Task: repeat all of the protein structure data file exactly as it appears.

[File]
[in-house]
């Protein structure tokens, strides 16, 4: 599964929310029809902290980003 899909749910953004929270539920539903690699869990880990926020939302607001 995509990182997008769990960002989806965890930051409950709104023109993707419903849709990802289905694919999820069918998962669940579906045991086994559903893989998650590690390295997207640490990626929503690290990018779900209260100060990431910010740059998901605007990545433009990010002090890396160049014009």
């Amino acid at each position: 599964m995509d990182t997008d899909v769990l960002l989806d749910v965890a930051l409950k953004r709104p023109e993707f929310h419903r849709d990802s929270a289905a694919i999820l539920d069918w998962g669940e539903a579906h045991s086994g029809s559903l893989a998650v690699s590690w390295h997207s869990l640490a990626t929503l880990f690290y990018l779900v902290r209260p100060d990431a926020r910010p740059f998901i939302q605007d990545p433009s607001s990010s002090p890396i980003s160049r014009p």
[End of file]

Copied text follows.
[in-house]
């Protein structure tokens, strides 16, 4: 599964929310029809902290980003 899909749910953004929270539920539903690699869990880990926020939302607001 995509990182997008769990960002989806965890930051409950709104023109993707419903849709990802289905694919999820069918998962669940579906045991086994559903893989998650590690390295997207640490990626929503690290990018779900209260100060990431910010740059998901605007990545433009990010002090890396160049014009």
């Amino acid at each position: 599964m995509d990182t997008d899909v769990l960002l989806d749910v965890a930051l409950k953004r709104p023109e993707f929310h419903r849709d990802s929270a289905a694919i999820l539920d069918w998962g669940e539903a579906h045991s086994g029809s559903l893989a998650v690699s590690w390295h997207s869990l640490a990626t929503l880990f690290y990018l779900v902290r209260p100060d990431a926020r910010p740059f998901i939302q605007d990545p433009s607001s990010s002090p890396i980003s160049r014009p």